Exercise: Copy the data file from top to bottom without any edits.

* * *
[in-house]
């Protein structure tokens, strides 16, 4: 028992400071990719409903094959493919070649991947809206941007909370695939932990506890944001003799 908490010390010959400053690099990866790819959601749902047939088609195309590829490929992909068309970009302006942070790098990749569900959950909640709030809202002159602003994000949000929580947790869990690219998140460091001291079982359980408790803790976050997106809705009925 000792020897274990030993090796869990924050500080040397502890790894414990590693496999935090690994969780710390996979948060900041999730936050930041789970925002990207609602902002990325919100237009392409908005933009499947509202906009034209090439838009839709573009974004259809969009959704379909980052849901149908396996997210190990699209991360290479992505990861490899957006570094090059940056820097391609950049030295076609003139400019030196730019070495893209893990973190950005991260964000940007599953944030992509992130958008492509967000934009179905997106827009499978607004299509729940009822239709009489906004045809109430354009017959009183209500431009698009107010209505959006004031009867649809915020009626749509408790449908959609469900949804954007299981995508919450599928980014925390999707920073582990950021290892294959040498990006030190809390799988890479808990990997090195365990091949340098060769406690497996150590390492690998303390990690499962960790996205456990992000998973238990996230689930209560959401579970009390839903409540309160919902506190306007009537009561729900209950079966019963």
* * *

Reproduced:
[in-house]
């Protein structure tokens, strides 16, 4: 028992400071990719409903094959493919070649991947809206941007909370695939932990506890944001003799 908490010390010959400053690099990866790819959601749902047939088609195309590829490929992909068309970009302006942070790098990749569900959950909640709030809202002159602003994000949000929580947790869990690219998140460091001291079982359980408790803790976050997106809705009925 000792020897274990030993090796869990924050500080040397502890790894414990590693496999935090690994969780710390996979948060900041999730936050930041789970925002990207609602902002990325919100237009392409908005933009499947509202906009034209090439838009839709573009974004259809969009959704379909980052849901149908396996997210190990699209991360290479992505990861490899957006570094090059940056820097391609950049030295076609003139400019030196730019070495893209893990973190950005991260964000940007599953944030992509992130958008492509967000934009179905997106827009499978607004299509729940009822239709009489906004045809109430354009017959009183209500431009698009107010209505959006004031009867649809915020009626749509408790449908959609469900949804954007299981995508919450599928980014925390999707920073582990950021290892294959040498990006030190809390799988890479808990990997090195365990091949340098060769406690497996150590390492690998303390990690499962960790996205456990992000998973238990996230689930209560959401579970009390839903409540309160919902506190306007009537009561729900209950079966019963």